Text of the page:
Does Bigger Mean Better?
Do bigger companies get better ESG ratings than small ones? We believe the answer is “no.” This seems true across a wide range of companies, whether one measures size by revenue or by market capitalization (a proxy for enterprise value). Our result indicates that small companies can and should expect to be able to equal or outperform their bigger rivals on environment, social, and governance (ESG) issues.
A comparison of charts from our new Bloomberg app (ESGHub) indicates that big companies disclose more information than small ones. The chart on the left shows the distribution of disclosure for the S&P 500 Index. There is a wide dispersion of disclosure profiles (as measured by Bloomberg’s ESG Metrics on the bottom axis) and CSRHub’s consensus ESG rating (as shown on the vertical axis). The chart on the right shows about 1,500 companies from the NASDAQ 3,000. There are some companies spread out on the right. However, many companies are clustered to the left with low disclosure scores.
Even though the smaller companies are hard to distinguish based on their disclosure, they do separate on the vertical axis (aggregate ESG rating). The left-right distinction does not appear to be related to size. As you can see below, larger companies have only a small tendency towards higher disclosure ratings from Bloomberg.
The aggregate ESG ratings from CSRHub also do not appear to be driven by either revenue (left chart below) or market capitalization (right chart below). This pattern has been stable for at least the past five years. One theory is that the sustainability story of smaller companies may be simpler and easier to tell than those for large ones. Smaller companies may also appear more credible on ESG issues, due to cultural biases against “big business.”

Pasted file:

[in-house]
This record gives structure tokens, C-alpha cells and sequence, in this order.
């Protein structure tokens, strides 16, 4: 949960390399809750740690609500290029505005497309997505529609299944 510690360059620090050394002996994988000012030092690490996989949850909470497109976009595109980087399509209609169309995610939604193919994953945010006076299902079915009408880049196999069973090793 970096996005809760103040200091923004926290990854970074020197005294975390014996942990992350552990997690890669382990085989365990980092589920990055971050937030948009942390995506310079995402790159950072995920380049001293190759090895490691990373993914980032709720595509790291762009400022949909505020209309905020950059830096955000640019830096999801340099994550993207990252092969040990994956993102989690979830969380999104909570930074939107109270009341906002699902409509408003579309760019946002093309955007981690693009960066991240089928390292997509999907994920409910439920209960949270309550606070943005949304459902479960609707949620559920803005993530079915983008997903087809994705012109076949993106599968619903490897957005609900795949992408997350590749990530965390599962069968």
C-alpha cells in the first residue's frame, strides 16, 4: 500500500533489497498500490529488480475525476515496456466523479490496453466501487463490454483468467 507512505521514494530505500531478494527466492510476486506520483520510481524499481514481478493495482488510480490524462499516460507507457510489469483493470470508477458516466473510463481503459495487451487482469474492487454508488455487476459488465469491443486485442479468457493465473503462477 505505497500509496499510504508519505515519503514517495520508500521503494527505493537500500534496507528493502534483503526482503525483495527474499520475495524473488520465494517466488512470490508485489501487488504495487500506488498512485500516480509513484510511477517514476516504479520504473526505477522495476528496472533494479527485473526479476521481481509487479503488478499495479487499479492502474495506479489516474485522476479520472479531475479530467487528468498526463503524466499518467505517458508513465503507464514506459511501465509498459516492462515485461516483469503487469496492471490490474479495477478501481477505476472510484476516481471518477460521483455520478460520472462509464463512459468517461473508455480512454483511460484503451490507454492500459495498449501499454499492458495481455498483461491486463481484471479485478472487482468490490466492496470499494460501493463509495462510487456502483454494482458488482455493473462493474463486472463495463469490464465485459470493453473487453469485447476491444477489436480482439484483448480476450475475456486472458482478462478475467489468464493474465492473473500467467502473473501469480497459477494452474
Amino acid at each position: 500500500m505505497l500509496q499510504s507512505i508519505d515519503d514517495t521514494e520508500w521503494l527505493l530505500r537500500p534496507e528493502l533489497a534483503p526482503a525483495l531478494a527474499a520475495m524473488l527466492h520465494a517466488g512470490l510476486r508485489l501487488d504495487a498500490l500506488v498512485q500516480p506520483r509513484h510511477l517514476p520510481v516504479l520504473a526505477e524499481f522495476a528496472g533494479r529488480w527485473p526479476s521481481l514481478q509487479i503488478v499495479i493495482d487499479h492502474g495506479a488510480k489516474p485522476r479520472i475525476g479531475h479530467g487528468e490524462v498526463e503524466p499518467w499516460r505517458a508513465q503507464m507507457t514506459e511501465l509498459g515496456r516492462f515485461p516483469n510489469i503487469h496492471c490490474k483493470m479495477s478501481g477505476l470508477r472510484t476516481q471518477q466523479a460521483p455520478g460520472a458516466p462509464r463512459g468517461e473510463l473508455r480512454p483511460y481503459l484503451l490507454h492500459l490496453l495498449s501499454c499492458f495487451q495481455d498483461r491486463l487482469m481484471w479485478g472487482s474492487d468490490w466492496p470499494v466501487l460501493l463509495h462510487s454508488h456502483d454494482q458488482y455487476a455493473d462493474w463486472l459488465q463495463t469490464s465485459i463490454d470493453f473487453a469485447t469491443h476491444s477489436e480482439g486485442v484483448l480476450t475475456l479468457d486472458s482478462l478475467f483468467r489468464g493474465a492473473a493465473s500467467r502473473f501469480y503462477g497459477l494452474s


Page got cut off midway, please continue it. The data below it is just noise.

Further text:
Bahar Gidwani is CTO and Co-founder of CSRHub. Bahar has built and run large technology-based businesses for many years. Bahar holds a CFA (Chartered Financial Analyst) and was one of the first people to receive the FSA (Fundamentals of Sustainability Accounting) designation from SASB. Bahar worked on Wall Street with Kidder, Peabody, and with McKinsey & Co. He has founded several technology-based companies and is a co-founder of CSRHub, the world’s broadest source of corporate social responsibility information. He has an MBA from Harvard Business School and an undergraduate degree in physics and astronomy. He plays bridge, races sailboats, and is based in New York City.
CSRHub is the largest ESG and sustainability rating and information platform globally. We aggregate 186 million data points from 618 data sources including 10 leading ESG analyst databases. Our patented algorithm aggregates, normalizes, and weights data to rate 18,000 companies in 141 countries across 134 industries. We track 97% of world market capitalization. We cover 12 subcategories of ratings and rankings across the categories of environment, employees, community and governance. We show underlying data sources that contribute to each subcategory’s ratings. CSRHub metrics are a consensus view (any 2 sources may have about a 30% correlation so we make sense of the disparate data). We tag companies for their involvement in 17 Special Issues. We provide Macro-enabled Excel dashboard templates, customizable dashboards, and an API. Our big data technology enables 85% full coverage of data across our rated companies and robust analyses. We provide historical ratings back to 2008.